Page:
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Efficient gas separation

21 January 2013

Efficient gas separation pic 1_webThe polymer is very easy to make. The monomer and reagents are mixed together and stirred at room temperature until the solution is viscous. It is then poured into water, washed and can be cast from solvent into films suitable for membrane use.

A new polymer developed by researchers at Cardiff may lead to more efficient large-scale separation of gas mixtures for chemical engineering and energy generation.

Gas separation is crucial for many industrial processes including obtaining nitrogen or oxygen from air and purifying natural gas or hydrogen. Currently, the most energy efficient method for separating gases involves polymer membranes, however, most polymers either let gases pass through slowly (i.e. have low permeability) or are not selective towards one gas over another. Gas separation would be cheaper and use less energy if polymer membranes could be made both highly permeable and selective.

A team from the School of Chemistry reports in the journal Science a new polymer that efficiently separates gas mixtures based on the different sizes of the gas molecules. The polymer’s molecular structure is very contorted so that it cannot fill space efficiently, therefore leaving gaps for small gas molecules to move through quickly. However, the transport of larger gas molecules is hindered by the polymer’s extreme rigidity so that it acts as an efficient molecular sieve.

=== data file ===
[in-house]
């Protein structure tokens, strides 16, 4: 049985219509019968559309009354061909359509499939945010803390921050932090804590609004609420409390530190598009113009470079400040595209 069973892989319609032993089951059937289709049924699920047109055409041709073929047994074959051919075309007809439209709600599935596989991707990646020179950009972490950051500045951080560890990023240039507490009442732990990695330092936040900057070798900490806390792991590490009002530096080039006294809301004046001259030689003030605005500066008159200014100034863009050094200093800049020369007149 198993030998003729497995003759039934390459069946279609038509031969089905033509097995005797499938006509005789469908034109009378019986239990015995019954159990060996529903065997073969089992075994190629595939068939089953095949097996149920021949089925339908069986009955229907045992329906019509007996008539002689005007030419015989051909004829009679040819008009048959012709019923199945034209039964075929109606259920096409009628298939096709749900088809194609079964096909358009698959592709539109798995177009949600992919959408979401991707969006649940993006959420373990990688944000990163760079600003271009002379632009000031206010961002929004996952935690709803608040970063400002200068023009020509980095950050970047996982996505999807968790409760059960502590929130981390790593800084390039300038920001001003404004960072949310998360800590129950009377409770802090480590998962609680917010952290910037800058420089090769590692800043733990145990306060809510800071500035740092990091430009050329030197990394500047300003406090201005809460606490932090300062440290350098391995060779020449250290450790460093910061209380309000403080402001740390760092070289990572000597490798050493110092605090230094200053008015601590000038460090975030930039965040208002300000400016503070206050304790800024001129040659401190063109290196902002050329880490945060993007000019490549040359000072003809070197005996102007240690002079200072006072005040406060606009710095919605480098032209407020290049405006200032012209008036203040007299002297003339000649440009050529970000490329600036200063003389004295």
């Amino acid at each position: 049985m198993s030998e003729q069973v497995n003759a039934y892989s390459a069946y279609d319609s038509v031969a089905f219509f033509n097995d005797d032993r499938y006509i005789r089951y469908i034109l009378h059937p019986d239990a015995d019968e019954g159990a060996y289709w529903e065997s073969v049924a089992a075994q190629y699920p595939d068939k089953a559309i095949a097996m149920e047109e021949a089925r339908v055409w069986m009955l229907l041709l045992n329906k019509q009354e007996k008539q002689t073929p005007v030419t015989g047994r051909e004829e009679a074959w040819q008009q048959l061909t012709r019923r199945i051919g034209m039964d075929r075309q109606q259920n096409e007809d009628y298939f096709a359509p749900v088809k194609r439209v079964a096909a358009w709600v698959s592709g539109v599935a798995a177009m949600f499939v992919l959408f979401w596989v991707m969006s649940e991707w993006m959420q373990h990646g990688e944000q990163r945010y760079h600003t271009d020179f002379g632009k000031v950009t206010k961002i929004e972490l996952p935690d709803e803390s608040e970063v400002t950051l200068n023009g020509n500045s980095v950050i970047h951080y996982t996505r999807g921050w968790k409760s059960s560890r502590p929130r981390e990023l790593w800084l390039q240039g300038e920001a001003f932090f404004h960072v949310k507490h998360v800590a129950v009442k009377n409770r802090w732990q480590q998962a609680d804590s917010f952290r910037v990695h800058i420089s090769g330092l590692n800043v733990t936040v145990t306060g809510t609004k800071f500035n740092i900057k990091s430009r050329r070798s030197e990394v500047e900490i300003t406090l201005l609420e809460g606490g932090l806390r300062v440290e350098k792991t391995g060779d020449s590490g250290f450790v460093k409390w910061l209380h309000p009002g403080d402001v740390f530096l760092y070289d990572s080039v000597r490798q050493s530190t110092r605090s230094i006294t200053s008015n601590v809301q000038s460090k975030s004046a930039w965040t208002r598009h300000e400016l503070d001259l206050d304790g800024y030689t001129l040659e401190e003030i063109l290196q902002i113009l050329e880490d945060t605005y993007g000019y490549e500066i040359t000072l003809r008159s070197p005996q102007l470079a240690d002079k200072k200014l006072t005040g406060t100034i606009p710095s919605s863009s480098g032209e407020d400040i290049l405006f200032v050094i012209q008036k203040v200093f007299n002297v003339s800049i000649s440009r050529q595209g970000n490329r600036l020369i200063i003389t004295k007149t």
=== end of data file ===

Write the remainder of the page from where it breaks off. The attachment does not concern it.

The Cardiff’s team’s collaborators at the Institute on Membrane Technology, ITM-CNR, Italy, confirmed that membranes prepared from the polymer are both highly permeable to gases and demonstrate remarkable selectivity for smaller gases such as hydrogen or oxygen over larger gases such as nitrogen or methane.

Efficient gas separationA clear film of the polymer lying on a sheet of paper on which its molecular structure has been printed

Professor Neil McKeown, a member of the School of Chemistry’s team behind the research said: "The preparation of this highly rigid and contorted polymer required us to develop a new polymerisation reaction. In fact we used some very old chemistry – the formation of Tröger’s base, which is a compound that was first prepared 125 years ago. This simple chemistry allows us to prepare highly rigid ladder polymers of high molecular mass from readily available starting materials. In addition to making polymers for efficient gas separation membranes, we anticipate that this new process will be useful for preparing polymers for a variety of different applications".

Cardiff University has applied for a patent covering this new polymerisation process.

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